A Hoary Plant

The foliage along the trails at Fox Island tends to blend together, and for many people (like me) it’s hard to spot the differences between plants. But if you look closely, you’ll notice that there is one common plant that has a unique color pattern on the leaves: while the tops of the leaves usually have the familiar green, the undersides of the leaves have a contrasting silvery hue.

The undersides of autumn olive leaves have a silvery tint. (Photo by Nathan Arata.)

The undersides of autumn olive leaves have a silvery tint. (Photo by Nathan Arata.)

This plant is the invasive autumn olive (Elaeagnus umbellate). It was introduced from Asia to North America almost two hundred years ago. The origin of the plant, when combined with that silvery hue of both the leaves and the unripened berries, explains why autumn olive is also commonly known as Japanese silverberry.

How will you know if you are looking at autumn olive? First look for the silvery undersides of the leaves. In late spring, autumn olive produces clustered white flowers that are favored by many of the pollinators at Fox Island. The fruits, which turn from silver to red when they ripen, are an important food source for many animals at Fox Island. The popularity of the flowers and seeds means autumn olive can be found almost anywhere.

Autumn olive is a major food sources for many animals and provides shelter for many others. It also houses nitrogen-fixing bacteria in its roots, which allows it to grow in soil that many native plants cannot grow in. Combine all of these factors together, and it’s not hard to see why autumn olive has become so widespread.

A wall of autumn olive grows along the edge of the forest, near the prairie and the swamp white oak. (Photo by Nathan Arata.)

A wall of autumn olive grows along the edge of the forest, near the prairie and the swamp white oak. (Photo by Nathan Arata.)

Autumn olive grows thick. It was originally planted in many areas to create natural hedge barriers. Unfortunately it’s really good at this, and in many Indiana ecosystems, it grows so densely that it hinders native plant growth.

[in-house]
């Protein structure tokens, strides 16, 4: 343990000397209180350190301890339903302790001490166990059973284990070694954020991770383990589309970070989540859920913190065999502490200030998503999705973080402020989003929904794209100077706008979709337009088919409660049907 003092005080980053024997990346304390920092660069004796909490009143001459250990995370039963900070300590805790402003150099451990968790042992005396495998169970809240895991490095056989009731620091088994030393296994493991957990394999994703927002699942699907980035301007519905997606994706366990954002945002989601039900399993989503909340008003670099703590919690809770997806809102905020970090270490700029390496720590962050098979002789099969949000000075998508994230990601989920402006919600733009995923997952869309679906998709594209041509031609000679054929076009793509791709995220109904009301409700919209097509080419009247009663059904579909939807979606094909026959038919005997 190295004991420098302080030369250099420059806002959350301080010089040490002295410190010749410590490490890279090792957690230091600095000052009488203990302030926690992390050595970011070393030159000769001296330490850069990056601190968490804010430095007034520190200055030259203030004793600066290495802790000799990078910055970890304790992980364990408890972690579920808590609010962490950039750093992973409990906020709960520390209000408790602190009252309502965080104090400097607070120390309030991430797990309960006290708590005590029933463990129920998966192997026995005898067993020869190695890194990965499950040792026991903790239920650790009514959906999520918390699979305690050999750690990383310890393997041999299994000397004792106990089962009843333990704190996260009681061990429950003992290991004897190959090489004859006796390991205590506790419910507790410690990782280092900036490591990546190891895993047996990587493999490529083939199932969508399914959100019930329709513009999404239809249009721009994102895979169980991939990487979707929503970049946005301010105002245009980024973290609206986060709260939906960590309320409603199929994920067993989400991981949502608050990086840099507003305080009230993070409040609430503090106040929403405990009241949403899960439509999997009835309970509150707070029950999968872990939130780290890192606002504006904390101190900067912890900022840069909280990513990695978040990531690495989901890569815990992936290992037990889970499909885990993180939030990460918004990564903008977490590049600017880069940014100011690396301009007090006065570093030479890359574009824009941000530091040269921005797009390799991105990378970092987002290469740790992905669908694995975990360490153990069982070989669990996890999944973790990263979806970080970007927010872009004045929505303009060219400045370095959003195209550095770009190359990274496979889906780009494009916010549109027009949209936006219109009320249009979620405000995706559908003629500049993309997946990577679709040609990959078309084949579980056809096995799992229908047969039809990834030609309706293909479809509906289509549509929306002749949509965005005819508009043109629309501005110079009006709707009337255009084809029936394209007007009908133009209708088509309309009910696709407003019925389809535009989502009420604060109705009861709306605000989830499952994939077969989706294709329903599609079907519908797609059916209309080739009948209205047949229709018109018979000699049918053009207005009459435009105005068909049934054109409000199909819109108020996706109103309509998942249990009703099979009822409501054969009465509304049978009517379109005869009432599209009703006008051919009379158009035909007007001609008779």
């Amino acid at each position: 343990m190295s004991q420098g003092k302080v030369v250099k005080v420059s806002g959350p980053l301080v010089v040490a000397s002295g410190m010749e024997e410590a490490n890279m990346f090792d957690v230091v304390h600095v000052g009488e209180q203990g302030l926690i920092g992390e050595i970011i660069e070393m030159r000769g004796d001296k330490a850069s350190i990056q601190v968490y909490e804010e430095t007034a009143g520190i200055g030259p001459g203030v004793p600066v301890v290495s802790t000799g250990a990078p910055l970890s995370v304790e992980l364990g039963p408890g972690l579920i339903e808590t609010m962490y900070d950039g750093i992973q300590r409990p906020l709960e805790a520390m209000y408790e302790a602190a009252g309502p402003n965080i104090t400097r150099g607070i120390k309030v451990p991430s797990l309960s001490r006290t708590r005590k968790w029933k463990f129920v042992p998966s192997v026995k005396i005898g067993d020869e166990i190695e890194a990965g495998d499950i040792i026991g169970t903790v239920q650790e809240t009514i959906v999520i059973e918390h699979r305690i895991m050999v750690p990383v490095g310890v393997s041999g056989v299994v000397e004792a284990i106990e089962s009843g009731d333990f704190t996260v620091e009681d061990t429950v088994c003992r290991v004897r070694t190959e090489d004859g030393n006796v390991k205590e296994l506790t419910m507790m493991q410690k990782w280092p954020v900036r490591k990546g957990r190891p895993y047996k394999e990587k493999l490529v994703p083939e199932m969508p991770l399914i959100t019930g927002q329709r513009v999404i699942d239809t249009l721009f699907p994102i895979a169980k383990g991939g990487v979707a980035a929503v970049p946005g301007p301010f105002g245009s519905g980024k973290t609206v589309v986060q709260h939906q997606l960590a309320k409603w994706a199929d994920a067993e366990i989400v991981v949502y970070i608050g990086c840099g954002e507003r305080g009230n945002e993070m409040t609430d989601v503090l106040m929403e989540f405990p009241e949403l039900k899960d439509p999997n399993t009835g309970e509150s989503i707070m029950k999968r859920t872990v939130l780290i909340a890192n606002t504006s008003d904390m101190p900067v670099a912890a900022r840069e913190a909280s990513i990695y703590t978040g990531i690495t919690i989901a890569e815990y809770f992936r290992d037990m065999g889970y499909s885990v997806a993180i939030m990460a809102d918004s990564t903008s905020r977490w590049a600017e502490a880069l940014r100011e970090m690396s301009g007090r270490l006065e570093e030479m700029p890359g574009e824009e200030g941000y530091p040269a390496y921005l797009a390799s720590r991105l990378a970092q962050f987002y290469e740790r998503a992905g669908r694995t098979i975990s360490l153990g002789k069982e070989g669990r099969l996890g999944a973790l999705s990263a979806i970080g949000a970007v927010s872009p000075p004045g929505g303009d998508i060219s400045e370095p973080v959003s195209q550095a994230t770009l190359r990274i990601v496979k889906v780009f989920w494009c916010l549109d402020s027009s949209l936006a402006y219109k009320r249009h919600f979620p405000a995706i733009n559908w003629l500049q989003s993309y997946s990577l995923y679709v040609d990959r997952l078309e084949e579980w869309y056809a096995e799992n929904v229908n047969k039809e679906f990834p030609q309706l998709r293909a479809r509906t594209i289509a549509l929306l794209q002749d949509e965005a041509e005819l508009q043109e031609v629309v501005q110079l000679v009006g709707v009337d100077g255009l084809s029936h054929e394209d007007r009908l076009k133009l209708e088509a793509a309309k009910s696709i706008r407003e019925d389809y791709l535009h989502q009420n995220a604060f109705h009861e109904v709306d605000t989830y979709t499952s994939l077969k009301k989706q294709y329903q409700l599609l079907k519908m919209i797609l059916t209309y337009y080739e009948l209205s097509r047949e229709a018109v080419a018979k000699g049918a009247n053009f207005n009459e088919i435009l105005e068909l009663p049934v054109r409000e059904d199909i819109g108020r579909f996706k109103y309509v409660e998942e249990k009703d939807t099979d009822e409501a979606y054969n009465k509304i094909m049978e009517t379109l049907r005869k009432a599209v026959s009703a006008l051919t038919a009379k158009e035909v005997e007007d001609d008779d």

In Indiana and in other parts of North America, autumn olive has been classified as a noxious weed. It’s very hard to remove. If the plant is small enough you might be able to pull it, and this may be enough, provided you get the entire plant (including the roots). But if it is big enough, then like many of the invasive plant species at Fox Island, simply cutting autumn olive down isn’t enough to eradicate it. The roots need to be chemically treated to ensure the plant cannot grow back.

You are most likely to see autumn olive at Fox Island along trails, roads, and at forest edges. You are especially likely to find it at the edges of both the east and west prairie habitats and along the lake road. Have you seen autumn olive in Fox Island? Comment below and let us know when and where you saw it. And contact the park staff to see how you can get involved in removing it!

References

Nature Conservancy. (2019). Journey with Nature: Autumn Olive. Retrieved from https://www.nature.org/en-us/about-us/where-we-work/united-states/indiana/stories-in-indiana/autumn-olive/

Ormiston, J. (2019, April). Personal interview.

Penn State Extension. (2019). Autumn Olive. Retrieved from http://extension.psu.edu/autumn-olive

Weston Nurseries. (2013). Autumn Olive – A Challenging Species. Retrieved from http://www.westonnurseries.com/autumn-olive-a-challenging-species/